The Middleboro City Council tabled what most consider a huge issue at last weeks special-called meeting about the country club.
Whether or not the city will lease the Middlebsboro County Club has caused much talk throughout the town in the past several months and a decision has yet to be made. The mayor, members of the finance committee and members of the community met at city hall on Tuesday night to discuss what the proposed lease would entail, so that all involved will be better informed before the vote takes place.
The informative meeting answered questions from both council and community members, dispelling rampant rumors and discussing alternatives to the city leasing the club.
According to the mayor, if the city does not lease the country club, it will likely be foreclosed upon and go the highest bidder. If this happens, the club may cease to exist as there have been talks of a trailer park put in its place. The club cannot be sold at this point because the required 51 percent of shareholders will not agree to sell.
The mayor said as of now, the country club is current on all of its bills and is available for lease because of that fact.
The proposed lease will be for a minimum of 21 years, in three, seven year increments, and is renewable indefinitely. In the event the lease is broken, the country club would have to reimburse the city the estimated $200,000 it will have in the project.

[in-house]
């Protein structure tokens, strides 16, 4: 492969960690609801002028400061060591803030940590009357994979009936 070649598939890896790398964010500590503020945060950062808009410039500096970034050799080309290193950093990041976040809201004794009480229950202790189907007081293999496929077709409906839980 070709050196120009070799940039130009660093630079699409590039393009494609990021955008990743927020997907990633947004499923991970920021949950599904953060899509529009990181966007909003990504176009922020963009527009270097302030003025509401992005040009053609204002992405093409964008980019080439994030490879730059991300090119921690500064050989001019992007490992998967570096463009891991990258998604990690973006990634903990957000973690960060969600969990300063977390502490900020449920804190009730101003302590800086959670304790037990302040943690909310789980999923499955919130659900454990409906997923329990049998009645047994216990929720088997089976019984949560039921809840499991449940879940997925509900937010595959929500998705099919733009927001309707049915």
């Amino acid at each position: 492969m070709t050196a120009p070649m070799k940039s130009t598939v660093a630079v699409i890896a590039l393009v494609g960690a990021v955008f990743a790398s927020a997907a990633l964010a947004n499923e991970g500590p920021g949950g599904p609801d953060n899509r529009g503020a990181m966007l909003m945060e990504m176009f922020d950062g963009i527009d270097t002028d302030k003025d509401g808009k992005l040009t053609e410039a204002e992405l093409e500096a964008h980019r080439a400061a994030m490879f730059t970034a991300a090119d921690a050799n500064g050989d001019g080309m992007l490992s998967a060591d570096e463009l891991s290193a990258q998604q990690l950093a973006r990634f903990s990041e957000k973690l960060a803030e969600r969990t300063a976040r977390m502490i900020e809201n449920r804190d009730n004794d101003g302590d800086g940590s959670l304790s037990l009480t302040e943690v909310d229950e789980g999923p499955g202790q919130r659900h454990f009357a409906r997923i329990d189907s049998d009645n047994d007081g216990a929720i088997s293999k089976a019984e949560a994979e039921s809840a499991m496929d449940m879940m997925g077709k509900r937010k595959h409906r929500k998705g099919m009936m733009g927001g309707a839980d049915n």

The amount needed for the lease is still an estimate as the mayor waits for several companies to give their official estimates of what work needs to be completed to the course. According to Finance Committee Chairperson Bo Green, the course is not in playing condition.
According to the mayor, the companies are giving estimates on sprinkler systems and work that needs to be done to the greens. The mayor pointed out that any work that could be performed by city workers would likely be done that way in an effort to save money.
Council member Lucas Carter pointed out that while he was sure no one wanted to see the club fail, the decision ultimately affected the taxpayers and that is what the council members should focus on.
“I don’t think anybody wants to see it fail,” said Carter. “If I was going to vote on emotion, I would say lets go for it. I got married there, my reception was there, I grew up there, but this is a real, practical decision that affects taxpayers.”
The mayor and Green both stated there were no plans for an increase in taxes but admitted the proposed money used for the lease was taxpayer money. The money put into the lease would gradually be returned to the city in the event the club began making a profit.
It was said throughout the meeting, the venture is not expected to turn a large profit, but rather the focus was on breaking even and keeping the country club open and running.
If the city does lease the country club, it will be open to the public.
The next city council meeting is Tuesday at 7 p.m. at Middlesboro City Hall.
Reach Reina P. Cunningham at 606-302-9091 or on Twitter @ReinaDailyNews